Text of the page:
Mitsubishi Motors Europe is gearing up to take on the C-segment, a key battleground for automakers on the continent.

In an interview with just-auto, MME president and CEO Tim Tozer said that, in contrast to the east where sales in some markets are soaring, MME faced challenges in the west.

“To be honest, we won’t fully face those challenges until we’ve got C-segment representation. Without a C-segment, four or five door, petrol or diesel car in your line-up, you miss out on a huge chunk of the market.

“Our product line-up, until we have C-segment, doesn’t fully cover the marketplace. Our product coverage today is 33%. When we have a C-segment sedan and five-door hatchback our product coverage will grow to 50% overnight. So then your covering the market to a far greater degree and then you can grow the business.”

He said the redesigned Lancer sports sedan, with petrol or diesel engines, will be launched in Europe at the Frankfurt motor show in September and, in third quarter 2008, a five-door Lancer, also with petrol and diesel engine choices, will follow. Toxer said he had seen the five-door model and it was a “very good-looking car”.

Preparations for Mitsubishi’s first Lancer five-door hatch in Europe since the 1990s are already under way.

“In Germany in the last 18 months, we’ve appointed 50 new dealers to prepare for C-segment and to exploit the new 4x4s [Pajero, L200 and Outlander] and consolidate Colt, and these are dealers in cities where we’ve struggled – Munich, Berlin, Hanover and plenty of others that, historically, we’ve found it difficult in which to get proper representation.”

He agreed that MME results in western Europe markets last year were largely flat but was pleased with rising sales in the emerging east.

“In Russia and the Ukraine we’ve grown dramatically, almost exponentially. In 2004 Russia sold 33,000 cars, last year we did nearly 70,000 and that’s still going like a steam train.” He added that Mitsubishi is the top-selling brand in Ukraine, outselling Toyota.

“That is dramatic growth with distributors that do a great job, with networks that are well established now.”

In Europe this year: “We are on track to sell between 275,000 and 280,000 cars and also increase the profit contribution we make to our parent.”

The company sold over 8,000 units of the new Pajero – a major reskin and technology update of the previous model rather than a full redesign – in its first three months on sale which Tozer said was greatly beyond early expectations.

He said reaction to the new Outlander SUV, only in European showrooms from February, was also favourable, stressing that the mid-sized model had a smaller footprint than some D-segment station wagons.

He described the 180g per kilometre CO2 emissions of the (VW) two-litre turbodiesel engine that dominates sales in Europe as “very leading edge” and noted that distributors had been reporting fuel consumption as low as 7.4 litres/100 kilometres in everyday driving.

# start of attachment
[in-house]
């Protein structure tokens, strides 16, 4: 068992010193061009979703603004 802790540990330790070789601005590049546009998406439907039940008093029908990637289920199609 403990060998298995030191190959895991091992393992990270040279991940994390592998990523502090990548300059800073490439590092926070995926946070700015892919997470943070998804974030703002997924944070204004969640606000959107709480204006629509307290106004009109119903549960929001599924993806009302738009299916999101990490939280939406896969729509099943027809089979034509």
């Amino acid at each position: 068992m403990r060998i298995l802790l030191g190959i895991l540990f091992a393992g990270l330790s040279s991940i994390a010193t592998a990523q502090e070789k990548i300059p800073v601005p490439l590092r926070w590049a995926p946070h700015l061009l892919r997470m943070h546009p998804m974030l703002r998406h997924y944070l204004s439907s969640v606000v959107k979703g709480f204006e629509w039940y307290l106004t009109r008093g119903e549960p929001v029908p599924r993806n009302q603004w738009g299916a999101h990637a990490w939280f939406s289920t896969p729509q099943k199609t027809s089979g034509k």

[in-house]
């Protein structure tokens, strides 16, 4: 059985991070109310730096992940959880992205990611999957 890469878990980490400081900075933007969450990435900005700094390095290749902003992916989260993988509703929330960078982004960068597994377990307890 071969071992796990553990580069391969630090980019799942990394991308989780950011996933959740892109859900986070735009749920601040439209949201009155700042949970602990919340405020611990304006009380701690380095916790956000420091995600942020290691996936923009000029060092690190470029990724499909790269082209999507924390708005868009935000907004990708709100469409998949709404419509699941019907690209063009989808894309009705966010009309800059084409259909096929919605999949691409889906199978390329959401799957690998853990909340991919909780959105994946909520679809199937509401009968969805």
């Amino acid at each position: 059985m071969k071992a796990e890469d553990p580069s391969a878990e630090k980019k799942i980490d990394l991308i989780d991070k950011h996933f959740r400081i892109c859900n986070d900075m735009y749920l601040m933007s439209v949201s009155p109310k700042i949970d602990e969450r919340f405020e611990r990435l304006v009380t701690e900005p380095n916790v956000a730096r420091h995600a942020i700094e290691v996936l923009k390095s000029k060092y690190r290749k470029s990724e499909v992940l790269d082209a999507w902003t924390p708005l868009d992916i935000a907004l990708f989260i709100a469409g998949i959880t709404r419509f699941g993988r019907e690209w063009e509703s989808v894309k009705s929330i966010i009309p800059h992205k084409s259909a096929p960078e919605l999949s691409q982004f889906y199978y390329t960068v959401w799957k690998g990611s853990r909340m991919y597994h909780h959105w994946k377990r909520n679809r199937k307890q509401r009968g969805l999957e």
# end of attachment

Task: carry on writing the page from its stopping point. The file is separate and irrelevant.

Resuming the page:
Tozer said that initial misgivings over the radical restyle of the L200 pickup range (effectively lots of curves replacing a very conventional boxy model), launched just over a year ago, had proven unfounded.

“When we first launched that, some dealers and distributors were a bit worried, it’s so radically different.”

However, the arrival of redesigned rival models – Toyota Hilux and Nissan Navara – in fact led to growth in the segment so last calendar year volume of 48,000 (up from 36,000) kept market share steady around 40%.

“We haven’t given an inch of ground, our volume is up, therefore the segment is growing and [the model] genuinely is ‘talking’ to people who would never have considered a one-tonne pickup truck because it’s more car-like, there’s an automatic option and it’s more comfortable,” Tozer said.

Tozer, who has previously told just-auto that 100,000 units a year of a model is a good starting point for local manufacture, would not comment much on the recent announcement that Mitsubishi Motors and PSA Peugeot-Citroen are considering building a joint venture plant in Russia.

Parent company Mitsubishi Motors Corporation in Japan is just starting to build variations of the Outlander for PSA’s Peugeot and Citroen brands and, in turn, the French are supplying a 2.2-litre diesel engine for the model line.

“Mitsubishi will consider anything and in the very Japanese way, they will study, they will visit, and that’s what’s happening. If it is considered that, after lengthy deliberation, [a Russian plant] is what’s needed to continue to grow, to continue to deliver at the bottom line, then the Japanese always get to make the right decision at the end of the day.”

He added that decision was due by the end of the year.

Graeme Roberts